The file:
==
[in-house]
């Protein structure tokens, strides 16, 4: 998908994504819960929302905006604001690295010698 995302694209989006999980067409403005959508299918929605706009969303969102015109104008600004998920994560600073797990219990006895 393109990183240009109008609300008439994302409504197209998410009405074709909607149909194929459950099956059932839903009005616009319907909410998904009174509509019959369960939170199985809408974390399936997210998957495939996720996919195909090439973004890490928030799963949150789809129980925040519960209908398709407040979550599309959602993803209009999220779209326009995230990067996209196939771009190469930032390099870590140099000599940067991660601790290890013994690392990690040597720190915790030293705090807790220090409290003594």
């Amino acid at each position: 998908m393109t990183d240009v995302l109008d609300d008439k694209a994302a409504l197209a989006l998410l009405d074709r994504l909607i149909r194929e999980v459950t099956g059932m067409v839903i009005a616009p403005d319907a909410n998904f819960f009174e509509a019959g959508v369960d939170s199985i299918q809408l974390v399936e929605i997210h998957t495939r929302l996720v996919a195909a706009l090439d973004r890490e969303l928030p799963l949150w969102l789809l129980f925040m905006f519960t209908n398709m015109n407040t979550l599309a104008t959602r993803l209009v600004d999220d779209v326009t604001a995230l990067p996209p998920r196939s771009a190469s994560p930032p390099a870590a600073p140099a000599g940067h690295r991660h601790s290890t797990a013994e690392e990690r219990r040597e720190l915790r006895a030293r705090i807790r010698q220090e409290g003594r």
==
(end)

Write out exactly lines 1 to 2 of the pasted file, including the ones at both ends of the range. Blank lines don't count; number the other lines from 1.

[in-house]
């Protein structure tokens, strides 16, 4: 998908994504819960929302905006604001690295010698 995302694209989006999980067409403005959508299918929605706009969303969102015109104008600004998920994560600073797990219990006895 393109990183240009109008609300008439994302409504197209998410009405074709909607149909194929459950099956059932839903009005616009319907909410998904009174509509019959369960939170199985809408974390399936997210998957495939996720996919195909090439973004890490928030799963949150789809129980925040519960209908398709407040979550599309959602993803209009999220779209326009995230990067996209196939771009190469930032390099870590140099000599940067991660601790290890013994690392990690040597720190915790030293705090807790220090409290003594």